The Importance of Regularly Auditing Your Privileged Accounts

The Importance of Regularly Auditing Your Privileged Accounts

Many of today’s security incidents aren’t the result of complex hacks. Instead, cybercriminals often start their attacks by legitimately logging in to enterprise applications. You may not realise it, but chances are that some of your passwords and email addresses are on the Dark Web – along with some of your employees’. 

According to Forbes, a 2020 dark web audit found almost 15 billion stolen passwords available online for hackers. Cybercriminals often purchase these passwords with cryptocurrency and then use them to log into enterprise email accounts, cloud accounts and collaboration tools. 

The holy grail of corporate passwords is the privileged account. If a cybercriminal manages to get their hands on this kind of credential, the damage they could do is enormous. This is because these accounts’ passwords, tokens, keys, and authority make them perfect for stealing sensitive corporate data. 

Too often, these user accounts are poorly secured. For example, companies don’t use multi-factor authentication, and passwords are too simplistic. Forrester estimates that over 80% of enterprise-grade hacks directly result from compromised privileged accounts. This means that threat actors are exploiting companies that fail to manage privileged account access properly. 

The risks of this oversight are huge. A data breach could result in reputational damage, hefty compliance fines and loss of customers. 

Organisations must regularly audit their privileged accounts to combat this threat – also known as privileged access management (PAM). 

What Does It Mean to Audit Privileged Access Management?

PAM auditing is a process that ensures privileged account access is kept up to date, so only those accounts that need access have it. The method also aims to improve basic security controls to make privileged accounts harder to hack. 

Firstly, part of the PAM process ensures that your employees only have access to the data they need to do their jobs. For example, standard users and guest users should not have the same level of access as IT administrators. 

Some companies get lackadaisical when it comes to setting up new user accounts, and instead of taking the time to review each level of access and choose the best one for a particular user, they’ll simply give them “admin” access or another high level of access that they don’t really need. This increases the risk of a cloud account breach.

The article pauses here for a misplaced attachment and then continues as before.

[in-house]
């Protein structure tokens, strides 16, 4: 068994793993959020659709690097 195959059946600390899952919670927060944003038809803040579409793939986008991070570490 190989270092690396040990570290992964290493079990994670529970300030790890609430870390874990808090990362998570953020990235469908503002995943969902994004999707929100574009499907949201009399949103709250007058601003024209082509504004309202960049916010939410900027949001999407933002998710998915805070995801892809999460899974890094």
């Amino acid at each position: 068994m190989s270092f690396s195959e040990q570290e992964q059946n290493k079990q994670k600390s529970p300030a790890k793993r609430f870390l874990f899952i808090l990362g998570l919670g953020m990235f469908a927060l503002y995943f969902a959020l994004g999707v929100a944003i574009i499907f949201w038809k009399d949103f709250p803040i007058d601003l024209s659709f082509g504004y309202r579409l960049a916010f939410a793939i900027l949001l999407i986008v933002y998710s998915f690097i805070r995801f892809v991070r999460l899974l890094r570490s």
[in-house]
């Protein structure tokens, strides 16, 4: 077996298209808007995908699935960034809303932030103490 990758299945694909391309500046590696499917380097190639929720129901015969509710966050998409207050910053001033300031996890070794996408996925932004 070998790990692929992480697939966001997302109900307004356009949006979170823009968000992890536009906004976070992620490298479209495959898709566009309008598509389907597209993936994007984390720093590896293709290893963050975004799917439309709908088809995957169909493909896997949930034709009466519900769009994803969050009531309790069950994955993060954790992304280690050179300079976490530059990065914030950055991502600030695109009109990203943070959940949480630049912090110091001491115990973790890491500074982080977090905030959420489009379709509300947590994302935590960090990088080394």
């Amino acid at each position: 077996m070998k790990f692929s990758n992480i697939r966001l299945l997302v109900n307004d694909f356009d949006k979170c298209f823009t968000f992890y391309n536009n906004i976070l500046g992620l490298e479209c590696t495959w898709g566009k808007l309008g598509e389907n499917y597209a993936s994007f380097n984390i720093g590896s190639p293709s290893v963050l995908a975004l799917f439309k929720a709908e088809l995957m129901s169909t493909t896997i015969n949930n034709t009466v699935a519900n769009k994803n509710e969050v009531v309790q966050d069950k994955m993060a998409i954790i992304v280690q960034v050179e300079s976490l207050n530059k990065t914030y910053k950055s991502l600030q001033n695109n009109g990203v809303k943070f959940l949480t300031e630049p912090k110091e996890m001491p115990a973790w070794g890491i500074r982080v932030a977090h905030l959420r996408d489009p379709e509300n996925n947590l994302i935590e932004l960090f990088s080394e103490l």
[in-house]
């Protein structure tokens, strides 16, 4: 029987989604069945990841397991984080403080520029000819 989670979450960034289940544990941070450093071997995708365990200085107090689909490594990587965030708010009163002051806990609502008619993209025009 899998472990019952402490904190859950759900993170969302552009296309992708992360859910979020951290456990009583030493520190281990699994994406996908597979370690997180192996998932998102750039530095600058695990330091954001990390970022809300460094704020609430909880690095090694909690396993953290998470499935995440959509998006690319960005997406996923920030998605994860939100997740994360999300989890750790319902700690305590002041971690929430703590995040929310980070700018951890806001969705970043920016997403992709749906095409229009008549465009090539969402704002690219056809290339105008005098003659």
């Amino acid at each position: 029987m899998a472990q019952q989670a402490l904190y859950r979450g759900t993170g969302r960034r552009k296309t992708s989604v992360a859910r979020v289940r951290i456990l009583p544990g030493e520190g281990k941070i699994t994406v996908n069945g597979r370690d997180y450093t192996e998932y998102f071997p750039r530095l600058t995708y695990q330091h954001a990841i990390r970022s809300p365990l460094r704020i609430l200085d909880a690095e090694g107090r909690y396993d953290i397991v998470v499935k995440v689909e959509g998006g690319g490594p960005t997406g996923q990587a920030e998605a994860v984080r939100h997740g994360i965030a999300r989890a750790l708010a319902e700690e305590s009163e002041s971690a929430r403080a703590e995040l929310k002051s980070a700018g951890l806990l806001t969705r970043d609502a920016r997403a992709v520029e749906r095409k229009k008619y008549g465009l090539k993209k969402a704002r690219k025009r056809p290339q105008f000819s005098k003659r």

PAM involves managing these privileges continuously to reduce the risk of credentials compromise for privileged accounts, such as IT administrators and accounting team administrators. 

Here is how to get started.

Identify Your Privileged Accounts

A privileged account is one that has administrative privileges. These accounts typically have almost unfiltered access to enterprise resources and sensitive data.

Common types of privileged accounts are as follows:

  • Domain administrator accounts
  • Local administrator accounts 
  • IT administrator accounts 
  • Service accounts 
  • Helpdesk accounts 
  • Application accounts 

Once you have established the users in your organisations who have privileged access, you should put a continuous auditing process in place. This involves the following steps. 

Regularly Review Privileged Accounts

No company is stagnant. Employees come and go, which changes the status quo regarding credentials. Because of this, you should have a mechanism in place to continuously review and establish what privileges each account has. You should ensure that every user has a strong password and has only the access needed to do their job.

You also want to ensure that there are no orphaned privileged accounts out there that should’ve been closed when an employee left the company or switched job roles. 

Monitor Privileged User Usage

All privileged users’ actions should be monitored for suspicious activity. You should establish policies with your privileged users regarding what is acceptable under company protocol and what isn’t. Having this mechanism in place will make it easier to spot a cybercriminal that has hacked one of your privileged accounts. 

Utilise Machine Learning

PAM solutions make the process of monitoring and flagging privileged accounts much more manageable. These solutions typically use machine learning, which automatically scans user behaviour for suspicious activities and sends alerts to your IT team or managed security provider as needed.  

As well as putting PAM in place, you should also ensure that your company employs good password practices. In the remote working world, it’s more important than ever to verify that employees are who they say they are when they log in from a distance.

Solutions like multi-factor authentication, stringent password policies and corporate password managers can all help to keep your company safe from privileged account attacks. 

Get Expert Help Putting PAM in Place

GKM2 can help your Sydney area business put helpful privileged account management policies into place and keep them updated as your technology infrastructure evolves.

Contact us today to learn more. Call +61 2 9161 7171 or reach out online.